Today, High Sierra Music Festival announced several additions to the lineup for their 27th annual event, set to take place from June 29th – July 2nd, 2017 at the Plumas-Sierra Fairgrounds in Quincy, CA. The lineup additions include recent NPR Tiny Desk Contest winners Tank and the Bangas, Colorado live-electronic trio SunSquabi, Grammy-winning nine-piece Latin funk orchestra Grupo Fantasma, and instrumental hip-hop foursome Butcher Brown.We’re particularly excited to see Tank & The Bangas added to the High Sierra roster, after they recently won our hearts with their powerful NPR Tiny Desk concert. As fellow scheduled High Sierra performer and Tiny Desk Contest judge Trey Anastasio remarked about the NOLA hip-hop/soul/R&B/spoken word outfit’s contest submission, “Tank and the Bangas is like a psychedelic joy rap explosion. Like a female Sly Stone teleporting into 2017 and landing in New Orleans. I love this video. It makes me want to be there.” But don’t just take Trey’s word for it–you can watch the full performance below:Nestled in Quincy, CA, the High Sierra Music Festival has been recognized for its trademark sense of community and annual traditions among festivalgoers and music lovers. The picturesque location, wide variety of artists, unique musical settings, and affordable prices have all combined to make High Sierra the ultimate, intimate festival experience. The festival features intimate artist “playshops,” an interactive Family Area, daily parades, fabulous food with no waiting lines, Yoga, Pilates and dance classes along with the opportunity to just relax and camp with good friends. With a full spectrum of music offered on multiple daytime stages and multiple nighttime venues, the High Sierra Music Festival is an anticipated yearly event and an experience for people of all ages.You can check out the full 2017 High Sierra Music Festival Lineup below. For more information, or to purchase tickets, head to the festival’s website.
ORONO — Hancock County athletes won eight events at Saturday’s Eastern Maine Indoor Track League meet at the University of Maine-Orono New Balance Field House.Team scores and local first-place finishers are listed below:Girls’ meet A Team scores: Brewer, first with 157 points; Old Town; second with 124; MDI, third with 73; Mattanawcook, fourth with 19; Bucksport, fifth with 12; and Foxcroft, sixth with nine.This is placeholder textThis is placeholder text55-meter dash: MDI’s Ashley Anderson in 7.67.400-meter dash: MDI’s Ashley Anderson in 1:02.64.4×200-meter relay: MDI’s Lily Turner, Allyson Bender, Adriana Novella and Ashley Anderson in 1:54.33.Shot put: Bucksport’s Mavis Taungatu’a with distance of 35-07.75.Boys’ meet A Team scores: Brewer, firth with 131 points; Foxcroft, second with 125; Old Town, third with 69; MDI, fourth with 64; Bucksport, fifth with 18; Sumner, sixth with nine; and Mattanawcook, seventh with three.800-meter run: MDI’s Josh Bloom in 2:13.50.Pole vault: Bucksport’s Johann Bradley with 12-06.Girls’ meet B Team scores: Orono, first with 121 points; Hampden, second with 110; Bangor, third with 86; John Bapst, fourth with 41; Hermon, fifth with 35; Ellsworth, sixth with 29; Central seventh with seven.One-mile run: Ellsworth’s Kiona Osterlin in 5:44.67.Boys’ meet B Team scores: Bangor, first with 106 points; Hampden, second with 101; Orono, third with 88; Hermon, fourth with 51; Central, fifth with 33; John Bapst, sixth with 23; Ellsworth, seventh with 13.Shot put: Ellsworth’s Tim Curts with 38-02.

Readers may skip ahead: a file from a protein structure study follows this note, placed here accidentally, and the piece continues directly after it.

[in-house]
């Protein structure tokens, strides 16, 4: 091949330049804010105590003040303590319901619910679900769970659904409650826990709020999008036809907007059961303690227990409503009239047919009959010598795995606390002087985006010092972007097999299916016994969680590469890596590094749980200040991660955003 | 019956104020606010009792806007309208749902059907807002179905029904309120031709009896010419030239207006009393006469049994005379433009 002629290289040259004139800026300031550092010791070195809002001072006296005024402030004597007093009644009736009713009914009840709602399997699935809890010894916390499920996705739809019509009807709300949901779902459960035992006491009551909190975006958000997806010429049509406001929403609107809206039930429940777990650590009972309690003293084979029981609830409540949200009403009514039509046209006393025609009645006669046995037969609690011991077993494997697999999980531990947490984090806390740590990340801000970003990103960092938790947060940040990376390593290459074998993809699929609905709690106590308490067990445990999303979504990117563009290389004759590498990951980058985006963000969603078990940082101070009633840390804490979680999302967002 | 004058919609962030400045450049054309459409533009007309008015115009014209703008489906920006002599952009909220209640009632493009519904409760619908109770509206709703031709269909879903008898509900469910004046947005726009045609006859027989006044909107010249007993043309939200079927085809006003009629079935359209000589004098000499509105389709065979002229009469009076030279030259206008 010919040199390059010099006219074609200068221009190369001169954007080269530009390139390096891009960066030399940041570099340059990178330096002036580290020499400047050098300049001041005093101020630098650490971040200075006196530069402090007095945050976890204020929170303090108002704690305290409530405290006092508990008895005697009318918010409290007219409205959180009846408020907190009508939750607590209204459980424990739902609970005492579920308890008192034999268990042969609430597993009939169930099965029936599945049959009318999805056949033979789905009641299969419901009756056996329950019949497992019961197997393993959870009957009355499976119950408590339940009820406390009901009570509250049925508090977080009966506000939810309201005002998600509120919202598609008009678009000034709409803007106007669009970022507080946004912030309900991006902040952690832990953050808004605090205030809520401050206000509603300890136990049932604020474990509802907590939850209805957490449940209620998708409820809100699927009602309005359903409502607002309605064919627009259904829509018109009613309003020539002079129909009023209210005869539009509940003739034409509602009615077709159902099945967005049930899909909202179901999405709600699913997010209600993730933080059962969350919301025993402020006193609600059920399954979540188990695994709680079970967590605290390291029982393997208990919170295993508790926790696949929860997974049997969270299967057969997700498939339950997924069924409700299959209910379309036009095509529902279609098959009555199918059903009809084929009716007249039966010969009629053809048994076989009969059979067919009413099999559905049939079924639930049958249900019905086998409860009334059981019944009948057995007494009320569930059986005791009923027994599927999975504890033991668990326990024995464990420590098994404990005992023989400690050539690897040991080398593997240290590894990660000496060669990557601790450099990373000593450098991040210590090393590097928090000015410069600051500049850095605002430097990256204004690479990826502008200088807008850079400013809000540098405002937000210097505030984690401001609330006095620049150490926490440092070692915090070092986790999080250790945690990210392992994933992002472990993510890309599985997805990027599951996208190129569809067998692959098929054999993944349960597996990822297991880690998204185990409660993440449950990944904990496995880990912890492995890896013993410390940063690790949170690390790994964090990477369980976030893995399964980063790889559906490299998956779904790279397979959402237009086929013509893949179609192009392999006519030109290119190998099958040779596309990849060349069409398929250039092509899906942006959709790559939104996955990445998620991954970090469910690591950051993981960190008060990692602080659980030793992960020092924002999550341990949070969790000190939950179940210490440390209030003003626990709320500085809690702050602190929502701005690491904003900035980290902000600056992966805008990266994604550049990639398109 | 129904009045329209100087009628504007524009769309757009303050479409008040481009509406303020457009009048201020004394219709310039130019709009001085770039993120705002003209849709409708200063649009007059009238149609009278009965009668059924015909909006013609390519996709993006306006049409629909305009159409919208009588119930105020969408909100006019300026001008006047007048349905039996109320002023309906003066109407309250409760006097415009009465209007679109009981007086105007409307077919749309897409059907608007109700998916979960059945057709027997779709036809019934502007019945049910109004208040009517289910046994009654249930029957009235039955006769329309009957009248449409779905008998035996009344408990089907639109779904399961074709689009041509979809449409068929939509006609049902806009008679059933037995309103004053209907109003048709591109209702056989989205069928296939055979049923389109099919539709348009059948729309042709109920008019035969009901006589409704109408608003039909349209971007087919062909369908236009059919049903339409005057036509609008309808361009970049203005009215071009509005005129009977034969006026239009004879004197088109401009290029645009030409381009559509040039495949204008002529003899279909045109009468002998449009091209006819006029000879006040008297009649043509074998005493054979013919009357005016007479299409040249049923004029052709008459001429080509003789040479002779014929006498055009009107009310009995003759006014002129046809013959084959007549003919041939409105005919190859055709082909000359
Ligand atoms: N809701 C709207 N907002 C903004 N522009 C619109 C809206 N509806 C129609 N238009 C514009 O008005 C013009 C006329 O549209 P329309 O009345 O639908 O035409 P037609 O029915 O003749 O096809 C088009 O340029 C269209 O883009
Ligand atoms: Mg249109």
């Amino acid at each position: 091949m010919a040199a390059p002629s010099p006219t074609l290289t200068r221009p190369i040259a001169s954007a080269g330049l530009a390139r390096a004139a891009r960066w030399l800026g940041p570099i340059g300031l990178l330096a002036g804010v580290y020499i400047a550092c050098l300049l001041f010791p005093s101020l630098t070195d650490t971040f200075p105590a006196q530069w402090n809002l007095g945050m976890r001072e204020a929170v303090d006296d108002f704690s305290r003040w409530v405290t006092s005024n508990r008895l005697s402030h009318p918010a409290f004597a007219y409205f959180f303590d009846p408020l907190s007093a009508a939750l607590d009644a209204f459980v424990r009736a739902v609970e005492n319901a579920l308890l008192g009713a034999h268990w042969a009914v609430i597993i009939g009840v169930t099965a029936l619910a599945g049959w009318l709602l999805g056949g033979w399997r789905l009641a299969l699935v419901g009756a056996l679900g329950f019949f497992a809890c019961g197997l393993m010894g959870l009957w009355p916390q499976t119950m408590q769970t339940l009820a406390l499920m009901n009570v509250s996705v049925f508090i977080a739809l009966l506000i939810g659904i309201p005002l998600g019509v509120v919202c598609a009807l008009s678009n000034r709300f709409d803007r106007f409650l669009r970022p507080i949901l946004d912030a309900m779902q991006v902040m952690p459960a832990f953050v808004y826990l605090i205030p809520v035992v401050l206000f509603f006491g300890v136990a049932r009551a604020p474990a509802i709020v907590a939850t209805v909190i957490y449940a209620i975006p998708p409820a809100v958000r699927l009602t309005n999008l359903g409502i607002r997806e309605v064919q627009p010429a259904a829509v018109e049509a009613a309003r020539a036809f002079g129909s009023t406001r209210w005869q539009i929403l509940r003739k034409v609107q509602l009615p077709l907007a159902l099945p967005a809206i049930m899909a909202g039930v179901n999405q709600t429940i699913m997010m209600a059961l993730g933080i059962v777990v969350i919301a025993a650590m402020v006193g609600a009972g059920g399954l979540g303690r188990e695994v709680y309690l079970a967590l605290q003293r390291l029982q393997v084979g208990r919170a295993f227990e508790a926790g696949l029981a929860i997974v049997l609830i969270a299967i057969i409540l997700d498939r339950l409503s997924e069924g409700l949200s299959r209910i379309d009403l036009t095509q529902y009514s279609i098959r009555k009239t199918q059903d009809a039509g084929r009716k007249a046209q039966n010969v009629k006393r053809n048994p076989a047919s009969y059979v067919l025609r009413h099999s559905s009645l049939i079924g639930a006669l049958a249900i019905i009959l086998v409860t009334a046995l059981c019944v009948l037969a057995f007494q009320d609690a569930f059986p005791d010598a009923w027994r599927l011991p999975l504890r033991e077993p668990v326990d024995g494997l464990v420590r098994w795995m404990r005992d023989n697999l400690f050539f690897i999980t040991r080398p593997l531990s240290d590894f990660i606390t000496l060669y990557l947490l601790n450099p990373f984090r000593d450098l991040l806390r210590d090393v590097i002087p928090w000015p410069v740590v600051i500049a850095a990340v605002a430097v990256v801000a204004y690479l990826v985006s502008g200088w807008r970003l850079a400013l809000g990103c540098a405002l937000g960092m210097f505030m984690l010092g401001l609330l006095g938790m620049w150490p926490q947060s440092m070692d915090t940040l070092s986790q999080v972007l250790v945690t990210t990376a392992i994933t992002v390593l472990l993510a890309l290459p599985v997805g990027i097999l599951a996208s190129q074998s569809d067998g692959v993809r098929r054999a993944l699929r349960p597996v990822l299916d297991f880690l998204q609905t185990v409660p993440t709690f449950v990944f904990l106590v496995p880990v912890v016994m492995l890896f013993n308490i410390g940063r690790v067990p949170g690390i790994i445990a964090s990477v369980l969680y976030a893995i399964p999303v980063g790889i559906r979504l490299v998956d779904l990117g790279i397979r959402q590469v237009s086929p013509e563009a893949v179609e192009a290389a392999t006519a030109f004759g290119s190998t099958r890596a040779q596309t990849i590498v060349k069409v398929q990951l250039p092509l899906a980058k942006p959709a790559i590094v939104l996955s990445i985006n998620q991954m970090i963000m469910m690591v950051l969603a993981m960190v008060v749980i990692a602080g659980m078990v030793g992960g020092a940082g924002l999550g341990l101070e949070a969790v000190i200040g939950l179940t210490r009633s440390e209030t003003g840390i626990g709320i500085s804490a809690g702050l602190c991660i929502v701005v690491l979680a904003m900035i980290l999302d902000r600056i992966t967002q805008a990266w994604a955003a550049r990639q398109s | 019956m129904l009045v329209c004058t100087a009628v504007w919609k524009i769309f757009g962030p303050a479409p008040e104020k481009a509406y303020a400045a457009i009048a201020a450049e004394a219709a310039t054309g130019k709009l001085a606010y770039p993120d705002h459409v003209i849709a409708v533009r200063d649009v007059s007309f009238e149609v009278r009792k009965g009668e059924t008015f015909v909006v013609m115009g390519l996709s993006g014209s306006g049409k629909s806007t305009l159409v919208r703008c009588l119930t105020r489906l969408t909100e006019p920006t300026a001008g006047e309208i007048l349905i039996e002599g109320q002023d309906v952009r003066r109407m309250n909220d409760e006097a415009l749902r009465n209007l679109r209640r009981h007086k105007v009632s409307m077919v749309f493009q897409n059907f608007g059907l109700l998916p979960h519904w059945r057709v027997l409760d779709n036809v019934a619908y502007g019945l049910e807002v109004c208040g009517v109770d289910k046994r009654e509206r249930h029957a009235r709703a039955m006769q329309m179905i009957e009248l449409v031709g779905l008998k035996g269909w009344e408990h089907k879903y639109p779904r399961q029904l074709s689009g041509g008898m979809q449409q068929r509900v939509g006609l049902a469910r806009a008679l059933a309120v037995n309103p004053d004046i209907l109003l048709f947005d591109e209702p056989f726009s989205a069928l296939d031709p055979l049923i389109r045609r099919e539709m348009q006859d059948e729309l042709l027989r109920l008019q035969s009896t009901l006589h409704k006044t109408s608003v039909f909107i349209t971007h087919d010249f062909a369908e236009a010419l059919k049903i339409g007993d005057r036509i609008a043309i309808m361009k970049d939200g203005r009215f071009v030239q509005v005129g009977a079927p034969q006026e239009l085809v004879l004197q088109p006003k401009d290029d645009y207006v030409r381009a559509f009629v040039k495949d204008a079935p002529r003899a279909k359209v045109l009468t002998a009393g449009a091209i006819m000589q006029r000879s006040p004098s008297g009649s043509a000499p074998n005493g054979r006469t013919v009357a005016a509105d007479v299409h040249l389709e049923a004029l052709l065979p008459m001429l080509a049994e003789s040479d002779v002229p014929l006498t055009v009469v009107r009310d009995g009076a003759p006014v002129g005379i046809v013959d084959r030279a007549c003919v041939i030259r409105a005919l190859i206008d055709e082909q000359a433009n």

BEN CLASSON/Herald photoBefore Indiana snapped the ball on offense, it was down a timeout and three points. It was merely a sign of the struggles to come. The Badgers (7-2, 3-2 Big Ten), behind an array of looks at running back who combined for 279 rushing yards, thumped the Hoosiers (5-4, 2-4 Big Ten) 33-3 Saturday at Camp Randall Stadium. P.J. Hill set the tempo early on, rushing for 57 yards on 12 carries and a first-quarter touchdown to give Wisconsin a 10-0 lead before leaving the game for good with what head coach Bret Bielema called a “bruised top of his foot.” In Hill’s place, sophomore Lance Smith rushed for a career-best 79 yards and two second-half touchdowns on 15 carries. From the outset, Indiana’s high-powered spread offense that had scored at least 14 points in every game this season looked lifeless. It went three-and-out on its first series — this after calling a timeout before its first offensive play — and managed 18 yards of total offense in the first quarter. “As an offense, it makes you a lot more comfortable and puts you in a comfort zone knowing that you can stick to your game plan and not get out of whack,” UW quarterback Tyler Donovan said of how the defense’s play allowed the offense to stick with the running game. Then the sloppy play set in. Indiana running back Josiah Sears fumbled away a drive on the Hoosiers’ next possession. It was one of five turnovers forced by the Badger defense — a unit that had seven takeaways on the season coming in. “We were creating those turnovers,” Bielema said. “You see guys attacking the football. … which carried over to turnovers. There were some big hits, sound collisions and two guys to the ball.” Wisconsin used a nine-play, 40-yard drive capped by a Taylor Mehlhaff 41-yard field goal to jump out to the early lead. Going back to what worked, the Badgers utilized nine rushes by Hill to charge down the field and build a two-possession lead when the sophomore tailback punched it in from inside the 1-yard line on fourth down. Thanks to Hill and company’s bruising runs, the Badgers controlled the ball for 12:21 in the opening frame, and 35:23 during the game. The defense did its part as well. Some of the biggest playmakers in the Big Ten — receiver James Hardy and quarterback Kellen Lewis — were held in check throughout. “The spread was basically haunting us all year and we came out great against them with a great quarterback and great receiver threat, and we came out ready to play, ready to take on that challenge,” linebacker Jonathan Casillas said.Hardy, who had 11 touchdowns and 748 receiving yards entering Saturday’s game, finished with a season-low 17 yards on four catches. He also fumbled away a reception when the Hoosiers were down 17-3 and driving in the third quarter. “With the defense, we really had the idea that we wanted [Indiana] to play left-handed,” Bielema said. “We wanted to take away what they do best, kind of dictate the flow of the game.”I thought our guys really flew to the football.”It appeared as though the Hoosiers’ string of bad luck was over when running back Marcus Thigpen dashed 84 yards into the end zone to cut the Badgers’ lead to 17-9. But it only worsened their predicament.Hardy was called for a holding penalty downfield, and Thigpen, who assumed the run counted, was penalized for unsportsmanlike conduct for his touchdown celebration. Instead of kicking the point after, Indiana faced a third-and-17 from its own 12-yard line. As was the trend all day — UW held IU to 4 of 14 on third down conversions — the Hoosiers were stopped and forced to punt. Linebacker DeAndre Levy doesn’t know if that play would have gone in Wisconsin’s favor a few weeks ago, given the defense’s struggles at that point in time. “That’s a play that never gets called back a few weeks back,” he said. “We’re looking, praying that it gets called back. But the (refs) made a good call catching Hardy on the [hold].”The Badgers wasted little time taking advantage of the Hoosiers’ errors, pounding the ball 78 yards to boost their lead to 24-3 on Smith’s 6-yard run.Lewis never got into a groove, finishing 17-of-33 with 113 passing yards and 59 rushing yards, zero touchdowns, two interceptions and a fumble. Then again, neither did Donovan. The UW senior signal caller failed to throw a touchdown pass for the second consecutive game and extended his streak of games with a pick to six. Late in the second quarter he stared down receiver Paul Hubbard and cornerback Tracy Porter stepped underneath to pick the pass off at the goal line. Indiana capitalized on Donovan’s mistake by scoring its only points of the day — a 49-yard field goal from the leg of Austin Starr on its ensuing possession. Freshman running back Zach Brown picked up his first collegiate touchdown in the second quarter to give Wisconsin a 17-0 lead. He finished with a personal best 40 yards on 14 carries. “He’s not a freshman anymore. He has really settled into the way he’s prepared,” Bielema said. “And the way he handled the game today, the way he ran the football, protecting it, speaks volumes for him in the future.”